Liubov Chernysheva is PhD candidate (University of Amsterdam), MA in Sociology (2016, European University at St. Petersburg). An urban sociologist interested in such research fields as urban commons, housing, and urban mobility. Also, has experience of working in the field of science and technology studies. Currently, works for the international research project Estates After Transition, which is based on comparative case studies of urbanization processes in six housing estates in East Germany, Estonia, and Russia.

Elvira Gazitullina holds MA in Human Geography (2008, St. Petersburg State University) and MA in Urban Design and Urban Studies (2015, Polytechnic University of Catalonia). Her research interests are Social processes in post-socialist housing estates, Quality of urban life, Design and Development of Public Spaces, Urban activism. Work at the international research project Estates After Transition (EAT). The aim of EAT is to study recent urbanization processes in post-socialist housing estates. The project is based on comparative case studies from six estates in East Germany, Estonia, and Russia.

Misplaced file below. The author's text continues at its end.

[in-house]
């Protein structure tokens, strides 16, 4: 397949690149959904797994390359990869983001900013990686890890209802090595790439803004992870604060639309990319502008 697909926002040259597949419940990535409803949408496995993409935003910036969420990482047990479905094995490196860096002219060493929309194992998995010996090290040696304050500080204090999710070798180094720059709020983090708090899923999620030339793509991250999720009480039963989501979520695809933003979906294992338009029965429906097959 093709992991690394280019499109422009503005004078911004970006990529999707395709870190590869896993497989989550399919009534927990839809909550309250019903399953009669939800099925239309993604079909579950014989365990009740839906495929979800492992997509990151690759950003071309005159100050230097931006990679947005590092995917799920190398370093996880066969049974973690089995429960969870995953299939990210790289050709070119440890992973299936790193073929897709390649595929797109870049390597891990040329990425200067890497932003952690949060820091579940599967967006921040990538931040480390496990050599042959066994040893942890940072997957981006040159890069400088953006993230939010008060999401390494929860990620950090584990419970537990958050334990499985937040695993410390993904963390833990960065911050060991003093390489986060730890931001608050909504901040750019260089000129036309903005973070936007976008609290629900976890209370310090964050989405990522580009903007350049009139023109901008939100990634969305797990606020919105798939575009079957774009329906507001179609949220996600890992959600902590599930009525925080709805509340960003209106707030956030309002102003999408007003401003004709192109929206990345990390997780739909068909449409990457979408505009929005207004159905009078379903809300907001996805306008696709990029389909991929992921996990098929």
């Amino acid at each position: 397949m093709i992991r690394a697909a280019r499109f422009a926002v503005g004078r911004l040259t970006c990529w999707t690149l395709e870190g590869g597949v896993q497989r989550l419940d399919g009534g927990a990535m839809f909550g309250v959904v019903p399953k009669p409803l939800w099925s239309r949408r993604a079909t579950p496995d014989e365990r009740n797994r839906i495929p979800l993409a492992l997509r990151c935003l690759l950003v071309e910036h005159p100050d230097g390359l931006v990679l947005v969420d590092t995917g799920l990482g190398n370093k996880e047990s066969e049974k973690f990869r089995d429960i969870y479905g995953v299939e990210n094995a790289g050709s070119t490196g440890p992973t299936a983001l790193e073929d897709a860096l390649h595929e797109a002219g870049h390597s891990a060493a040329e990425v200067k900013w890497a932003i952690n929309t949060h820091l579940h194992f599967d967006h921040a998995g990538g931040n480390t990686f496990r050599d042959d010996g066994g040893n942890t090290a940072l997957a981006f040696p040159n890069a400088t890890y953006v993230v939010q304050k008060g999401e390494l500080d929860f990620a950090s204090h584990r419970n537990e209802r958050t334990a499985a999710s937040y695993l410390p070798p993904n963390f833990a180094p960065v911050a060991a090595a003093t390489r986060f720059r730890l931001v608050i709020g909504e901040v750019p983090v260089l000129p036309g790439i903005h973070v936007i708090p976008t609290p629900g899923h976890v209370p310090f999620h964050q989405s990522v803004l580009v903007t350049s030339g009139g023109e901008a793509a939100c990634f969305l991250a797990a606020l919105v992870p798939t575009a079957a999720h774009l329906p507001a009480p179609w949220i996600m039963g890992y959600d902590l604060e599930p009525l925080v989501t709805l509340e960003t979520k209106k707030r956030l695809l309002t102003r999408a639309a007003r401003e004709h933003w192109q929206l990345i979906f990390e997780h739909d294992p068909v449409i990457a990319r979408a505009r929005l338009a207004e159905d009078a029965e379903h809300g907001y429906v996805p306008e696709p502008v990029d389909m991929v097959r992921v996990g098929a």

Suzy Harris-Brandts, Massachusetts Institute of Technology and Davit Sichinava, Ivane Javakhishvili Tbilisi State University

The Politics of Urban Recovery in a Stalinist-era Resort Town:Heritage, Tourism, and Displaced Communities in Tskaltubo, Georgia